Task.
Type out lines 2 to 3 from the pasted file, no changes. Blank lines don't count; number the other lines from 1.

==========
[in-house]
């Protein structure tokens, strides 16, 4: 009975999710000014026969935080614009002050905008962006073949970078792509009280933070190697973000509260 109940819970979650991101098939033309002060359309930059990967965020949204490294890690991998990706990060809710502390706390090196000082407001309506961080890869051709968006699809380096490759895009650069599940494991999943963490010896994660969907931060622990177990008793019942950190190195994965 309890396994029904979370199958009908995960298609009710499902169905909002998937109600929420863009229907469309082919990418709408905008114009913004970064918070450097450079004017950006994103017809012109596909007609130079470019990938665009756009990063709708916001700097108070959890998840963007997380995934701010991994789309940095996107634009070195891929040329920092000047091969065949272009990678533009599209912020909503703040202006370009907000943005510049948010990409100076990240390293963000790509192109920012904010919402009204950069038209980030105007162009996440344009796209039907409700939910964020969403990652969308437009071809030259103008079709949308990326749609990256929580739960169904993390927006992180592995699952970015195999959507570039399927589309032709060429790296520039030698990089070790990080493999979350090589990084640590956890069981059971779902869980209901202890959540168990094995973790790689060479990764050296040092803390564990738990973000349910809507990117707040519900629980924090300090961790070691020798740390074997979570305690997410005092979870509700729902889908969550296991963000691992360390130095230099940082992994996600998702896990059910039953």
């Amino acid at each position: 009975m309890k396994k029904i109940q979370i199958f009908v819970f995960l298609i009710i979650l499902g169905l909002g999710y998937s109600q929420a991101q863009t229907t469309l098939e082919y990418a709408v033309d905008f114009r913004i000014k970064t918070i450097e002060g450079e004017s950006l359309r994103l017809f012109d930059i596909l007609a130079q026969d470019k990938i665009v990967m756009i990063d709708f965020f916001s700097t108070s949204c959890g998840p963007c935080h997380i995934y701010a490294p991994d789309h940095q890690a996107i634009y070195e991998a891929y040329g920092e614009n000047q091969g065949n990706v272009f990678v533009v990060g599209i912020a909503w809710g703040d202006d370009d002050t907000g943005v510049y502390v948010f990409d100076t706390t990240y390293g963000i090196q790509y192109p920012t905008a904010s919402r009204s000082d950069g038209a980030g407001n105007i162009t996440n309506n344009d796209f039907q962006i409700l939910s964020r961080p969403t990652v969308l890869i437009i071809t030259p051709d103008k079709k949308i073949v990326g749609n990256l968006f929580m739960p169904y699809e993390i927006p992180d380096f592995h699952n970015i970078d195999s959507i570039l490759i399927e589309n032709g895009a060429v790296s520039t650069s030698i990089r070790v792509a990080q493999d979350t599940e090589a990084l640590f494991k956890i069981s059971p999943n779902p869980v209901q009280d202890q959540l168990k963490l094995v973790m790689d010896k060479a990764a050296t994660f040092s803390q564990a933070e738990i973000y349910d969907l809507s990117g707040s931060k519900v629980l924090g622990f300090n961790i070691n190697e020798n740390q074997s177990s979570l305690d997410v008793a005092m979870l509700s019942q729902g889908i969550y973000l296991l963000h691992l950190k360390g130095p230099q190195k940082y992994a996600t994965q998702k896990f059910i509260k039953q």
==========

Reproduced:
């Protein structure tokens, strides 16, 4: 009975999710000014026969935080614009002050905008962006073949970078792509009280933070190697973000509260 109940819970979650991101098939033309002060359309930059990967965020949204490294890690991998990706990060809710502390706390090196000082407001309506961080890869051709968006699809380096490759895009650069599940494991999943963490010896994660969907931060622990177990008793019942950190190195994965 309890396994029904979370199958009908995960298609009710499902169905909002998937109600929420863009229907469309082919990418709408905008114009913004970064918070450097450079004017950006994103017809012109596909007609130079470019990938665009756009990063709708916001700097108070959890998840963007997380995934701010991994789309940095996107634009070195891929040329920092000047091969065949272009990678533009599209912020909503703040202006370009907000943005510049948010990409100076990240390293963000790509192109920012904010919402009204950069038209980030105007162009996440344009796209039907409700939910964020969403990652969308437009071809030259103008079709949308990326749609990256929580739960169904993390927006992180592995699952970015195999959507570039399927589309032709060429790296520039030698990089070790990080493999979350090589990084640590956890069981059971779902869980209901202890959540168990094995973790790689060479990764050296040092803390564990738990973000349910809507990117707040519900629980924090300090961790070691020798740390074997979570305690997410005092979870509700729902889908969550296991963000691992360390130095230099940082992994996600998702896990059910039953």
């Amino acid at each position: 009975m309890k396994k029904i109940q979370i199958f009908v819970f995960l298609i009710i979650l499902g169905l909002g999710y998937s109600q929420a991101q863009t229907t469309l098939e082919y990418a709408v033309d905008f114009r913004i000014k970064t918070i450097e002060g450079e004017s950006l359309r994103l017809f012109d930059i596909l007609a130079q026969d470019k990938i665009v990967m756009i990063d709708f965020f916001s700097t108070s949204c959890g998840p963007c935080h997380i995934y701010a490294p991994d789309h940095q890690a996107i634009y070195e991998a891929y040329g920092e614009n000047q091969g065949n990706v272009f990678v533009v990060g599209i912020a909503w809710g703040d202006d370009d002050t907000g943005v510049y502390v948010f990409d100076t706390t990240y390293g963000i090196q790509y192109p920012t905008a904010s919402r009204s000082d950069g038209a980030g407001n105007i162009t996440n309506n344009d796209f039907q962006i409700l939910s964020r961080p969403t990652v969308l890869i437009i071809t030259p051709d103008k079709k949308i073949v990326g749609n990256l968006f929580m739960p169904y699809e993390i927006p992180d380096f592995h699952n970015i970078d195999s959507i570039l490759i399927e589309n032709g895009a060429v790296s520039t650069s030698i990089r070790v792509a990080q493999d979350t599940e090589a990084l640590f494991k956890i069981s059971p999943n779902p869980v209901q009280d202890q959540l168990k963490l094995v973790m790689d010896k060479a990764a050296t994660f040092s803390q564990a933070e738990i973000y349910d969907l809507s990117g707040s931060k519900v629980l924090g622990f300090n961790i070691n190697e020798n740390q074997s177990s979570l305690d997410v008793a005092m979870l509700s019942q729902g889908i969550y973000l296991l963000h691992l950190k360390g130095p230099q190195k940082y992994a996600t994965q998702k896990f059910i509260k039953q």